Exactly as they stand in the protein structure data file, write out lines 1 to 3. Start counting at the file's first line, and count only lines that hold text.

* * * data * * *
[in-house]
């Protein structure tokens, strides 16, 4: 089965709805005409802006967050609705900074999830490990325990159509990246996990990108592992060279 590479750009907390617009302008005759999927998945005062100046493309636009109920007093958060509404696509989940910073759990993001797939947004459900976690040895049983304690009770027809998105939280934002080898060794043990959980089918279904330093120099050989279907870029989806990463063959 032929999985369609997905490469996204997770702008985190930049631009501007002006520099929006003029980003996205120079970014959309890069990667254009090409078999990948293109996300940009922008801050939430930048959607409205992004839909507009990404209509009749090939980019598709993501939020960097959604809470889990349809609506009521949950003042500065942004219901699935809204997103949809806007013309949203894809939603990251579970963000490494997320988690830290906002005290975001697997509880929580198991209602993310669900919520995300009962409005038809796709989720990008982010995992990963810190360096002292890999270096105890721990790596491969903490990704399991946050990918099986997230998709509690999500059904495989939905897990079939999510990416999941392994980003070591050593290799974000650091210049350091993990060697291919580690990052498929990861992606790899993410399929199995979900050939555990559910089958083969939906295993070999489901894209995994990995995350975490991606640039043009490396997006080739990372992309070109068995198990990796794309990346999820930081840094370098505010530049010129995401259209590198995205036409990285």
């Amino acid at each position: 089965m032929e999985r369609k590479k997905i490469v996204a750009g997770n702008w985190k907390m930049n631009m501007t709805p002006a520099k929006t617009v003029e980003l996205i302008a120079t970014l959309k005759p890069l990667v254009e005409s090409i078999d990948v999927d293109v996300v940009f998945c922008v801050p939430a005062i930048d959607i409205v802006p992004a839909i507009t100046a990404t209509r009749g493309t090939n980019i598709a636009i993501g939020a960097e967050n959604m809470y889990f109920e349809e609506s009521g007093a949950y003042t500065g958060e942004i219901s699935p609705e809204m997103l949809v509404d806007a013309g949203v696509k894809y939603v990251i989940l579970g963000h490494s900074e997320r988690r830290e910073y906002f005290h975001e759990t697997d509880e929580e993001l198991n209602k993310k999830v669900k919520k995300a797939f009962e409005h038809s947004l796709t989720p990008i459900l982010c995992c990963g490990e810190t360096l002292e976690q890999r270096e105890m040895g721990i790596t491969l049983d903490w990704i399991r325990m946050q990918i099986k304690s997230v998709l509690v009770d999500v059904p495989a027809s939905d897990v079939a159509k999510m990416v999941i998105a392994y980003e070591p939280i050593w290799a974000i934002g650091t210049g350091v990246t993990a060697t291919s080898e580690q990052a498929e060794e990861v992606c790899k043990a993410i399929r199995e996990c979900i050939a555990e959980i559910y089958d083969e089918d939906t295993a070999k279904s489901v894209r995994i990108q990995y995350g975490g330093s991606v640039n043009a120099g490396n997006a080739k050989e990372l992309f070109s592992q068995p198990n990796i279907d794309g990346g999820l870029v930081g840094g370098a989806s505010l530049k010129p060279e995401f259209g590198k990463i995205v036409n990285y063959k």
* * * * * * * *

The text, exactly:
[in-house]
């Protein structure tokens, strides 16, 4: 089965709805005409802006967050609705900074999830490990325990159509990246996990990108592992060279 590479750009907390617009302008005759999927998945005062100046493309636009109920007093958060509404696509989940910073759990993001797939947004459900976690040895049983304690009770027809998105939280934002080898060794043990959980089918279904330093120099050989279907870029989806990463063959 032929999985369609997905490469996204997770702008985190930049631009501007002006520099929006003029980003996205120079970014959309890069990667254009090409078999990948293109996300940009922008801050939430930048959607409205992004839909507009990404209509009749090939980019598709993501939020960097959604809470889990349809609506009521949950003042500065942004219901699935809204997103949809806007013309949203894809939603990251579970963000490494997320988690830290906002005290975001697997509880929580198991209602993310669900919520995300009962409005038809796709989720990008982010995992990963810190360096002292890999270096105890721990790596491969903490990704399991946050990918099986997230998709509690999500059904495989939905897990079939999510990416999941392994980003070591050593290799974000650091210049350091993990060697291919580690990052498929990861992606790899993410399929199995979900050939555990559910089958083969939906295993070999489901894209995994990995995350975490991606640039043009490396997006080739990372992309070109068995198990990796794309990346999820930081840094370098505010530049010129995401259209590198995205036409990285």
């Amino acid at each position: 089965m032929e999985r369609k590479k997905i490469v996204a750009g997770n702008w985190k907390m930049n631009m501007t709805p002006a520099k929006t617009v003029e980003l996205i302008a120079t970014l959309k005759p890069l990667v254009e005409s090409i078999d990948v999927d293109v996300v940009f998945c922008v801050p939430a005062i930048d959607i409205v802006p992004a839909i507009t100046a990404t209509r009749g493309t090939n980019i598709a636009i993501g939020a960097e967050n959604m809470y889990f109920e349809e609506s009521g007093a949950y003042t500065g958060e942004i219901s699935p609705e809204m997103l949809v509404d806007a013309g949203v696509k894809y939603v990251i989940l579970g963000h490494s900074e997320r988690r830290e910073y906002f005290h975001e759990t697997d509880e929580e993001l198991n209602k993310k999830v669900k919520k995300a797939f009962e409005h038809s947004l796709t989720p990008i459900l982010c995992c990963g490990e810190t360096l002292e976690q890999r270096e105890m040895g721990i790596t491969l049983d903490w990704i399991r325990m946050q990918i099986k304690s997230v998709l509690v009770d999500v059904p495989a027809s939905d897990v079939a159509k999510m990416v999941i998105a392994y980003e070591p939280i050593w290799a974000i934002g650091t210049g350091v990246t993990a060697t291919s080898e580690q990052a498929e060794e990861v992606c790899k043990a993410i399929r199995e996990c979900i050939a555990e959980i559910y089958d083969e089918d939906t295993a070999k279904s489901v894209r995994i990108q990995y995350g975490g330093s991606v640039n043009a120099g490396n997006a080739k050989e990372l992309f070109s592992q068995p198990n990796i279907d794309g990346g999820l870029v930081g840094g370098a989806s505010l530049k010129p060279e995401f259209g590198k990463i995205v036409n990285y063959k």